If you are not familiar with the Alcoholics Anonymous program (AA), you may be wondering what it’s all about. Or perhaps, you have heard some things about AA programs that give you pause. There are a lot of misconceptions about what AA is and is not. Let us help bust some of the common myths about Alcoholics Anonymous and set the record straight.
Myth #1: It’s a Religious Program
One of the first misconceptions about AA is that it’s a religious program, explicitly Christian. This is completely untrue. AA encourages people to seek a higher power, but what that is for each person is undefined. Groups do run independently, however, so if a particular group seems overly Christian, seek out another that approaches the spiritual aspect in a way that you feel comfortable participating.
Myth #2: It’s a Treatment Program
Another of the common myths about Alcoholics Anonymous is that it’s a treatment program. It’s just a system for alcoholics (defined as anyone who wants to stop drinking) to support each other and work their way through the program. That being said, many treatment centers and facilities have adopted AA principles and 12 step work, so it’s easy to make that assumption.
Myth #3: It’s a Cure-All
AA is not a cure-all, and you may need to seek additional support for yourself while on a sobriety journey. Every story is different, and each person comes with unique baggage. Underlying mental illness, co-existing addiction, and trauma are all things that need more than an AA meeting to address.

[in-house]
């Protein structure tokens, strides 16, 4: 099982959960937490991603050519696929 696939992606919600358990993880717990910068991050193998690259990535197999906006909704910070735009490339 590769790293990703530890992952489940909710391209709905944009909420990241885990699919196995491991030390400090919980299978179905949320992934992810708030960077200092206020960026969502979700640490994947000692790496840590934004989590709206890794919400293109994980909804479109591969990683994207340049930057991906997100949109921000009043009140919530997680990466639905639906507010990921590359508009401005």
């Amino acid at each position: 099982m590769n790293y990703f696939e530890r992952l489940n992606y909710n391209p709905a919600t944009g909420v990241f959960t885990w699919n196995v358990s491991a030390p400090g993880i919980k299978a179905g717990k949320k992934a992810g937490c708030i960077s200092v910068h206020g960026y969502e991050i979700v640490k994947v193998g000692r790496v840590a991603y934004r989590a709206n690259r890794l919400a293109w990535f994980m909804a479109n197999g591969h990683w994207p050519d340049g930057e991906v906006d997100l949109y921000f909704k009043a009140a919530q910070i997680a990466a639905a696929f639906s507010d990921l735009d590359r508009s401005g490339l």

Myth #4: It’s a Cult
Probably one of the most harmful of the myths about Alcoholics Anonymous is that it’s a cult. It’s completely untrue and may keep people from trying the program. What is true is that AA members are always free to come and go, work the steps faithfully or not, have a sponsor or not, and never have to give anyone money. People who have used and succeeded in AA to become sober “carry the message forward,” as anyone who found something helpful would do.
We hope this clears up some of the biggest myths about Alcoholics Anonymous. There are lots of ways to get sober and stay that way, but AA has a proven track record of working for people from all walks of life. If you have been curious – check it out!